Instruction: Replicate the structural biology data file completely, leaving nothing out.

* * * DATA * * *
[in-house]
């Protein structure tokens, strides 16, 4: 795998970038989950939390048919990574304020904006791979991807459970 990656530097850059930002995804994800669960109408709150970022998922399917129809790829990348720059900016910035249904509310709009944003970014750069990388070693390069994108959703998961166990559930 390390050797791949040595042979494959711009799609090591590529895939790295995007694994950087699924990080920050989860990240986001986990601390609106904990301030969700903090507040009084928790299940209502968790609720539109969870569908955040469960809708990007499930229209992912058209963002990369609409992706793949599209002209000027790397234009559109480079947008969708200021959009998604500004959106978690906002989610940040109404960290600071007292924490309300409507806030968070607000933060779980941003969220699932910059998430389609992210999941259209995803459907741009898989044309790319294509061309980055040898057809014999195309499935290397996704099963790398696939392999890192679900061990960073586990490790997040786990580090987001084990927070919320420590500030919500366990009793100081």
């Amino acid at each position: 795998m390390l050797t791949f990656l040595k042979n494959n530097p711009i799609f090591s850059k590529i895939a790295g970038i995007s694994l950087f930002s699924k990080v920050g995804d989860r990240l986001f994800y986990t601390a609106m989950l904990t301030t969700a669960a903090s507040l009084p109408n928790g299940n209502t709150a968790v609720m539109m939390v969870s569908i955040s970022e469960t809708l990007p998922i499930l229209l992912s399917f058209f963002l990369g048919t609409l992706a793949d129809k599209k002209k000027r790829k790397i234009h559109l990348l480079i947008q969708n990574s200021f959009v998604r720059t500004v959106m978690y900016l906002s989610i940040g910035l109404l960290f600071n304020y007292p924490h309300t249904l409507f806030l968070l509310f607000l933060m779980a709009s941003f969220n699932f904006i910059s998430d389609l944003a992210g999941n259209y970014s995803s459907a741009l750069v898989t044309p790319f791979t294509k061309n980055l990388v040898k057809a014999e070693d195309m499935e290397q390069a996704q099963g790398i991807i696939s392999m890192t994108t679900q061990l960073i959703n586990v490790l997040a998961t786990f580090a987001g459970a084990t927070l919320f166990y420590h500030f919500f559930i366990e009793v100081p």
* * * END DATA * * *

[in-house]
């Protein structure tokens, strides 16, 4: 795998970038989950939390048919990574304020904006791979991807459970 990656530097850059930002995804994800669960109408709150970022998922399917129809790829990348720059900016910035249904509310709009944003970014750069990388070693390069994108959703998961166990559930 390390050797791949040595042979494959711009799609090591590529895939790295995007694994950087699924990080920050989860990240986001986990601390609106904990301030969700903090507040009084928790299940209502968790609720539109969870569908955040469960809708990007499930229209992912058209963002990369609409992706793949599209002209000027790397234009559109480079947008969708200021959009998604500004959106978690906002989610940040109404960290600071007292924490309300409507806030968070607000933060779980941003969220699932910059998430389609992210999941259209995803459907741009898989044309790319294509061309980055040898057809014999195309499935290397996704099963790398696939392999890192679900061990960073586990490790997040786990580090987001084990927070919320420590500030919500366990009793100081």
């Amino acid at each position: 795998m390390l050797t791949f990656l040595k042979n494959n530097p711009i799609f090591s850059k590529i895939a790295g970038i995007s694994l950087f930002s699924k990080v920050g995804d989860r990240l986001f994800y986990t601390a609106m989950l904990t301030t969700a669960a903090s507040l009084p109408n928790g299940n209502t709150a968790v609720m539109m939390v969870s569908i955040s970022e469960t809708l990007p998922i499930l229209l992912s399917f058209f963002l990369g048919t609409l992706a793949d129809k599209k002209k000027r790829k790397i234009h559109l990348l480079i947008q969708n990574s200021f959009v998604r720059t500004v959106m978690y900016l906002s989610i940040g910035l109404l960290f600071n304020y007292p924490h309300t249904l409507f806030l968070l509310f607000l933060m779980a709009s941003f969220n699932f904006i910059s998430d389609l944003a992210g999941n259209y970014s995803s459907a741009l750069v898989t044309p790319f791979t294509k061309n980055l990388v040898k057809a014999e070693d195309m499935e290397q390069a996704q099963g790398i991807i696939s392999m890192t994108t679900q061990l960073i959703n586990v490790l997040a998961t786990f580090a987001g459970a084990t927070l919320f166990y420590h500030f919500f559930i366990e009793v100081p």